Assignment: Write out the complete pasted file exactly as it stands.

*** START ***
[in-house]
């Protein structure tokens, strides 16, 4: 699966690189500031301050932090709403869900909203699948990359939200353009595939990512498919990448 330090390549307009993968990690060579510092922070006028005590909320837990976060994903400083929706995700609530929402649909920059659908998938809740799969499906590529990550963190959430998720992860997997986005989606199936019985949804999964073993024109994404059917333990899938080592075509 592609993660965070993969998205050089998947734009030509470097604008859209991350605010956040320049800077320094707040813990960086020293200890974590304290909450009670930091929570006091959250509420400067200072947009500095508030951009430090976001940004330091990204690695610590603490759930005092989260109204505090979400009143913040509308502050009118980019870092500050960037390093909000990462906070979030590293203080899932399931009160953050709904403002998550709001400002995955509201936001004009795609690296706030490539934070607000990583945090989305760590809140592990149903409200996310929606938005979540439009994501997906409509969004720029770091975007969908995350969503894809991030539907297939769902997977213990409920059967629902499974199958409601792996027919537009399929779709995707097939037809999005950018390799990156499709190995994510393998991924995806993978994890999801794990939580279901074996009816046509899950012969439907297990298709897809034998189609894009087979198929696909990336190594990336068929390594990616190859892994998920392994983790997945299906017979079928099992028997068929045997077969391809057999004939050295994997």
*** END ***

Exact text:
[in-house]
């Protein structure tokens, strides 16, 4: 699966690189500031301050932090709403869900909203699948990359939200353009595939990512498919990448 330090390549307009993968990690060579510092922070006028005590909320837990976060994903400083929706995700609530929402649909920059659908998938809740799969499906590529990550963190959430998720992860997997986005989606199936019985949804999964073993024109994404059917333990899938080592075509 592609993660965070993969998205050089998947734009030509470097604008859209991350605010956040320049800077320094707040813990960086020293200890974590304290909450009670930091929570006091959250509420400067200072947009500095508030951009430090976001940004330091990204690695610590603490759930005092989260109204505090979400009143913040509308502050009118980019870092500050960037390093909000990462906070979030590293203080899932399931009160953050709904403002998550709001400002995955509201936001004009795609690296706030490539934070607000990583945090989305760590809140592990149903409200996310929606938005979540439009994501997906409509969004720029770091975007969908995350969503894809991030539907297939769902997977213990409920059967629902499974199958409601792996027919537009399929779709995707097939037809999005950018390799990156499709190995994510393998991924995806993978994890999801794990939580279901074996009816046509899950012969439907297990298709897809034998189609894009087979198929696909990336190594990336068929390594990616190859892994998920392994983790997945299906017979079928099992028997068929045997077969391809057999004939050295994997």